After several months, they wrote three statements and discussed them with the Sacred Earth Matters and Racial Justice groups. With feedback from them, they wrote a single acknowledgement statement. Task force members contacted local Native Americans, who were Haida, Tlingit, Inuit, Duwamish, Tualalip, Yakama and Ojibwe, for feedback

“While the church thought of emphasizing tragedies of the past, such as genocide and land stealing, the Native American consultants recommended we emphasize healing, relationship building and action, rather than belabor the past,” she said. “They emphasized: why do a land acknowledgement without action.

The team made revisions and introduced the final version the Sunday before Indigenous Peoples’ Day, when the church held a discussion on the Doctrine of Discovery and indigenous history.

Their statement is two short paragraphs and an action step that changes monthly.

“We gather as guests of the Duwamish people on their traditional land that touches the shared waters of other Coast Salish tribes. We understand that their identity and richness of culture are deeply connected with the mountains, valleys, waterways and shorelines that surround us all.

“We commit to learning about the Duwamish, other indigenous cultures, and historical and ongoing oppression of indigenous peoples. We strive to nurture our relationship with indigenous peoples, especially our neighbors, by joining their efforts to work for social justice and to care for this land.”

As a land acknowledgement is a gesture of respect and awareness of the land and its history, it becomes meaningful when coupled with informed action that builds relationships. So the UCUCC website offers a list of options for action at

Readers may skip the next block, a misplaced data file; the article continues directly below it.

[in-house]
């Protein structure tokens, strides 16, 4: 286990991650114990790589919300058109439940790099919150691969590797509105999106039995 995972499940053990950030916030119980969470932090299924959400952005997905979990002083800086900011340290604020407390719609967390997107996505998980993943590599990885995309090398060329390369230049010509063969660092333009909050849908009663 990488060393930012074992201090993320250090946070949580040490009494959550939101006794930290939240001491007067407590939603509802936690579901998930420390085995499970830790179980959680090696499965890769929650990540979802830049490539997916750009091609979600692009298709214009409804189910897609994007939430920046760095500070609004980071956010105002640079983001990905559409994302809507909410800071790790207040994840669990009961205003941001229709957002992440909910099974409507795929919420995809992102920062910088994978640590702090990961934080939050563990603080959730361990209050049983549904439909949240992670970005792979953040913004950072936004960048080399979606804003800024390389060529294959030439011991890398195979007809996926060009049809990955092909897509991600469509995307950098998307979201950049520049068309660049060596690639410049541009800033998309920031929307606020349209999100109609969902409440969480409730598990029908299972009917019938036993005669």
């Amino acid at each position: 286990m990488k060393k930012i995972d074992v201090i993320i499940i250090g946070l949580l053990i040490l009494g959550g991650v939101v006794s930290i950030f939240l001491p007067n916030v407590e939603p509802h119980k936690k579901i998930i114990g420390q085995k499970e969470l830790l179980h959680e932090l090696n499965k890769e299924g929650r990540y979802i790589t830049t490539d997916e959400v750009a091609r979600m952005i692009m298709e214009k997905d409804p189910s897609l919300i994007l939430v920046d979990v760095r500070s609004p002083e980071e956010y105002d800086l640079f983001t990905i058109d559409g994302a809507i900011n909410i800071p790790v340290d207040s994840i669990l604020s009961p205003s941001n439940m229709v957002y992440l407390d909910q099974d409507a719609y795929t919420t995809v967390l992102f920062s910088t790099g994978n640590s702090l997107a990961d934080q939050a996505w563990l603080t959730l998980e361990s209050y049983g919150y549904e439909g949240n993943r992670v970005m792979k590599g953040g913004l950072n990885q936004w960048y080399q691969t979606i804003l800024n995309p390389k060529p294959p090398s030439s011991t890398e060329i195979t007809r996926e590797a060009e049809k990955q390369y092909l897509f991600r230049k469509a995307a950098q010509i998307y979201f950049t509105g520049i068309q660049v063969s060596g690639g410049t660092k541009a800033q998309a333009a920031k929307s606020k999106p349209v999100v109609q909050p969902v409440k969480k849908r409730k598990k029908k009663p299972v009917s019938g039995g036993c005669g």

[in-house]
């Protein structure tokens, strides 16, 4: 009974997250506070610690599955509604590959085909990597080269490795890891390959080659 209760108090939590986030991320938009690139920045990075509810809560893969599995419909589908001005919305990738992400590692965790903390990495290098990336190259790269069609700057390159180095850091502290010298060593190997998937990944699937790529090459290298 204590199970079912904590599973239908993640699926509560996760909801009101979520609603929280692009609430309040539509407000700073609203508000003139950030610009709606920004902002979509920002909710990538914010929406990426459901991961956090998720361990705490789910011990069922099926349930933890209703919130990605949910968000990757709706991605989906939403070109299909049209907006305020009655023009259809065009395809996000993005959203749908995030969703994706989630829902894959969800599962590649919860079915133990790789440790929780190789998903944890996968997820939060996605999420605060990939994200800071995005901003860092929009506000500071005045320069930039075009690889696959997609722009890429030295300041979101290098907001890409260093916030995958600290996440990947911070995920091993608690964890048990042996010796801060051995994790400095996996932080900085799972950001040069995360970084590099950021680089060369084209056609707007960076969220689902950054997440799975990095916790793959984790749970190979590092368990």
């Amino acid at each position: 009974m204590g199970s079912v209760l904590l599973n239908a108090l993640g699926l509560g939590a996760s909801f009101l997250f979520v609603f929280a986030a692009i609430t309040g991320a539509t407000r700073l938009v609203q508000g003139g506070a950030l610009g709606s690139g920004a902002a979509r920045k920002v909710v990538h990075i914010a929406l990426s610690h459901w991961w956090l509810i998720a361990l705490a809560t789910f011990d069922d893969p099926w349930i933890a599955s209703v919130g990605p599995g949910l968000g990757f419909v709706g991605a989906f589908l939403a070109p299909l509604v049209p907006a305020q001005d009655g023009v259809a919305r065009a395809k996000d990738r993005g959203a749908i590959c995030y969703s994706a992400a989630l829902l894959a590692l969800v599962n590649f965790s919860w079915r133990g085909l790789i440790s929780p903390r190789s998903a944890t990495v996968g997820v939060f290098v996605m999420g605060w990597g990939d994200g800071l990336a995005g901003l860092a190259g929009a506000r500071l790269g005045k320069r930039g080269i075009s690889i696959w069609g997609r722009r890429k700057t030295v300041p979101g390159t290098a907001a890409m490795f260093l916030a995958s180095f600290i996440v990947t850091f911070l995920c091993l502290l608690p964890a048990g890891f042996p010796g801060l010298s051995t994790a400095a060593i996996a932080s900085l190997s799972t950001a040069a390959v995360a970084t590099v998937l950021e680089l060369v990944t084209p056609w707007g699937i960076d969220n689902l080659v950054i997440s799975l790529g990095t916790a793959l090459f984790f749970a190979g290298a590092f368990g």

Now the congregation reads the first paragraph every week, and both paragraphs with an action step each month. An example of an action step would be to support Indigenous priorities for climate justice with organizations like Earth Ministry, an ally with tribal groups in promoting environmental justice legislation.

One way UCUCC’s worship integrates indigenous issues and spirituality without culturally appropriating is to use the First Nations translation of the New Testament.

“It is important for church members to have continuous commitment to do activities to live into the land acknowledgement and allyship,” she said.

After obtaining approval by the church council for the final statement, the Seabeck committee, led by team member Jessie, invited Dina Gilio-Whitaker, author of As Long as the Grass Grows, to lead four days of two-hour Zoom presentations at the church’s annual retreat on the indigenous fight for environmental justice from colonization to Standing Rock.

A few months later, the team invited Na’ah Illahee, a women-led indigenous organization in Seattle to lead an ally workshop for members. The workshop was on ways to provide long-term support for the priorities of tribal groups in the region related to climate and environmental justice, food security and food sovereignty.

“The Sacred Earth Matters team and Love and Justice ministry continue to advocate for the church to be an ally in indigenous priorities such as care of salmon and habitat improvement,” she said.

For information, call 206-524-2322 or email


Westminster UCC's pastor offers different words each week

Westminster Congregational UCC in Spokane was opening worship each Sunday with a land acknowledgement when Bob Feeney came from Massachusetts to serve as pastor.

“I list the same tribes, but I do it off the cuff,” he said..

In Massachusetts, he did land acknowledgements a few times, such as on Indigenous People’s Sunday, but felt “it was not helpful if that was all we did,” he said.